The new batch of students at University College, which celebrates its tenth anniversary this week, will have to pay a surcharge of 1,200 euros on top of their tuition fees as from this September. The total amount due is therefore almost 3,000 euros. However, this has not led to a drop in enrolments, on the contrary, there were more than ever: six hundred. After a selection process, two hundred remained.
Dean Harm Hospers suspects that the many enrolments are partly the result of the UCM's first place ranking in Keuzegids. “We provide excellent education, we are gaining recognition and we have a wonderful location.”
It is also remarkable that none of the two hundred first-year students applied for a waiver, of up to 1,200 euros. This can be granted if students can prove that the costs are prohibitive. Does this mean that the UCM is fishing from a pond of rich students? “I don’t think so,” says Hospers. “We have enough students here who have a tough time financially. Some work through the whole summer to earn money.”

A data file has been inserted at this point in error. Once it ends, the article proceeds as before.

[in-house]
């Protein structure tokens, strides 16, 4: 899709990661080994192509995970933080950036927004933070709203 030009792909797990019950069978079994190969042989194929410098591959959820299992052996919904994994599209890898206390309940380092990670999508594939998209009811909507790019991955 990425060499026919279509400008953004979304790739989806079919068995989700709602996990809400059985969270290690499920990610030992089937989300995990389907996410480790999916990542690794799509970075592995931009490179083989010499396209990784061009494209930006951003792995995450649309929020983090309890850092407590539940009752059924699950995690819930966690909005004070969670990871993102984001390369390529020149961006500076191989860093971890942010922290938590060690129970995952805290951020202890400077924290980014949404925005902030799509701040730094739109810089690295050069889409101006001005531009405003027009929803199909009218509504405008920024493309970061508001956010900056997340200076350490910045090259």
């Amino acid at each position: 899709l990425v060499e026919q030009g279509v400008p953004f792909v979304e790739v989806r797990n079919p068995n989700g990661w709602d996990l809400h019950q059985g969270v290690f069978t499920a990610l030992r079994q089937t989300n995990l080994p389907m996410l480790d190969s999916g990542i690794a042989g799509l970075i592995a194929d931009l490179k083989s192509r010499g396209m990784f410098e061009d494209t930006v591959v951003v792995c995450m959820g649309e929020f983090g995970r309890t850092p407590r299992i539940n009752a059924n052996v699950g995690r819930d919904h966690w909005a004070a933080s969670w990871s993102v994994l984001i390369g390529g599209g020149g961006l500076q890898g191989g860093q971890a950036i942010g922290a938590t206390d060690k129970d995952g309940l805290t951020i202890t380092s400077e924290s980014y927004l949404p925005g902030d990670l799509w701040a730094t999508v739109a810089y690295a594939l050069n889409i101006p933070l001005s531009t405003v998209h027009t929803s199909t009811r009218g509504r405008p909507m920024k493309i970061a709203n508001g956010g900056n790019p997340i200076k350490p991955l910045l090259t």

The UCM is now the second cheapest college in the Netherlands. Hospers: “Amsterdam and Utrecht charge an additional 2,000 euros. The Rooseveldt Academy in Middelburg only 750.”
The surcharge serves three purposes. Firstly to fund facilities. “We need extra money to, for example, keep the building open in the evenings and to support students when they go abroad.” Secondly: to fund grants for students from outside the EU. “We are still largely a European College and want more students from other continents, with different cultural and socioeconomic backgrounds.” Thirdly: more money for study associations. “They have lots of ideas, such as making an excursion to the European Parliament, but such things are not possible at the moment.”